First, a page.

I’ve said this before, and I will reiterate it now. Windows 8, in general, is not perceived in a positive light. Not necessarily because of the lack of features, or even due to the touch first interface, but because from the start people did not buy into the paradigm. We can argue over why that was, and the specifics are likely different for every individual. But a big part of that was that Windows, which has had a familiar interface since Windows 95, had changed dramatically in look, feel, and general use. The traditional mouse and keyboard PC and notebook is a big part of the Windows user base, and especially at the beginning, Windows 8 did not cater to that crowd. While there were certainly improvements to the desktop, it was not enough to overcome the negative feelings of many users in regards to being productive on their PC. I say this as a fan of Windows 8.1, and I say this despite the positive review from this site. Windows 8 was an OS that worked, but had a steep learning curve that many people did not want to bother learning.

One of the biggest issues facing Windows 8 was just how much people liked Windows 7. Windows 7 was seen as the savior to Vista, and fixed many of its issues. But a lot of the initial problems with Vista were due to a major change in the driver model as well as the security model, which caused a lot of compatibility issues with older programs which expected administrator rights, as well as many hardware devices needed driver updates. With Windows 7, all of those changes were in the rear view mirror, allowing 7 to be a tweak of the overall UI and functionality rather than a rebuild of the OS from the ground up. With Windows 8, the move to touch first caused another dramatic upheaval. This time, rather than incompatible programs and hardware, we got a new Start Screen, a new runtime in WinRT, and a new app model with the Windows Store. For reasons that will never be made clear, the familiar start button was even removed, with the designers relying on hidden functions such as the hot corners to navigate around the OS with a mouse and keyboard. Luckily this change was reversed for Windows 8.1, with the start button returning, even if it still opened the Start Screen. With the Windows 8.1 Update, the system was made much more usable for a mouse and keyboard with the return of the menu bar to close apps, rather than dragging them down off the screen, and several other changes as well which brought the balance back somewhat to cover both touch interfaces as well as the mouse and keyboard.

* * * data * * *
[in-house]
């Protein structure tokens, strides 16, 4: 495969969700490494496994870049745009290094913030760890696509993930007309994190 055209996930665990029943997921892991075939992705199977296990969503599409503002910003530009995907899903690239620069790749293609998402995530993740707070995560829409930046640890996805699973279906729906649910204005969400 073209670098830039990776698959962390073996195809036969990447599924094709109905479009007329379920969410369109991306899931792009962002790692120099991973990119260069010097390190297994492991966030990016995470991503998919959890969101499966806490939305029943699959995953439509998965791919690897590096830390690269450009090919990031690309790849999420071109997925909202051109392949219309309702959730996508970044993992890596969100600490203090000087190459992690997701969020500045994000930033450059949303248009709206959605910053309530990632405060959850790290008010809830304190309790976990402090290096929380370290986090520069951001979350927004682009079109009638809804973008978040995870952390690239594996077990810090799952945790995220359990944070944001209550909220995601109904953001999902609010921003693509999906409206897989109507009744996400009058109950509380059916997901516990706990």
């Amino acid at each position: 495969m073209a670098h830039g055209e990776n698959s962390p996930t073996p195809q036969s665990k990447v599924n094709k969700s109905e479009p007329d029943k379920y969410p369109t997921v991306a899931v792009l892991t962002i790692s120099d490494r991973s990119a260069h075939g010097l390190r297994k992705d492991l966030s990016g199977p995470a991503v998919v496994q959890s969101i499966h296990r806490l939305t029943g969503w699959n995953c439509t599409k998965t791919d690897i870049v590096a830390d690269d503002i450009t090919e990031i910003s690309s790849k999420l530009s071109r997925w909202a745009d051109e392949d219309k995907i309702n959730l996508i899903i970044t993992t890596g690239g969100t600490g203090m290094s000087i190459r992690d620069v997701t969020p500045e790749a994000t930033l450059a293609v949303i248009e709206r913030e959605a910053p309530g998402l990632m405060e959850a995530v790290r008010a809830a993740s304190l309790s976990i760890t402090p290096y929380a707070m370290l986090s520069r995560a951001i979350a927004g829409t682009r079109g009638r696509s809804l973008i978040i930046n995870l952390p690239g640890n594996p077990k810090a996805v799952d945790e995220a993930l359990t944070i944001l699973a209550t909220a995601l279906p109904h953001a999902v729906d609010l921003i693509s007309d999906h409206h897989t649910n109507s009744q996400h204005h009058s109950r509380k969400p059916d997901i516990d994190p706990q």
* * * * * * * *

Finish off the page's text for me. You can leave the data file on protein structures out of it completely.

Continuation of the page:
Windows 8 at launch in October 2012

With Windows 8, Microsoft tried out an operating system which would work with a single interface across a breadth of hardware, from small form factor tablets, up to 30” monitor desktops. While they certainly succeeded in creating an interface that worked across all of those platforms, it was not ideally suited to any of them. With the tablet mode, the new Start Screen worked very well, and the charms menu and app switcher were fairly easy to use. But many of the settings and programs would be on the desktop, where touch only worked sparingly. Some desktop applications, such as Office, were created with a touch mode to increase the size of the onscreen elements, but overall the experience was subpar. Similarly, on the desktop, the touch interfaces were not ideal, and the hot corners certainly had issues especially on multi-monitor systems.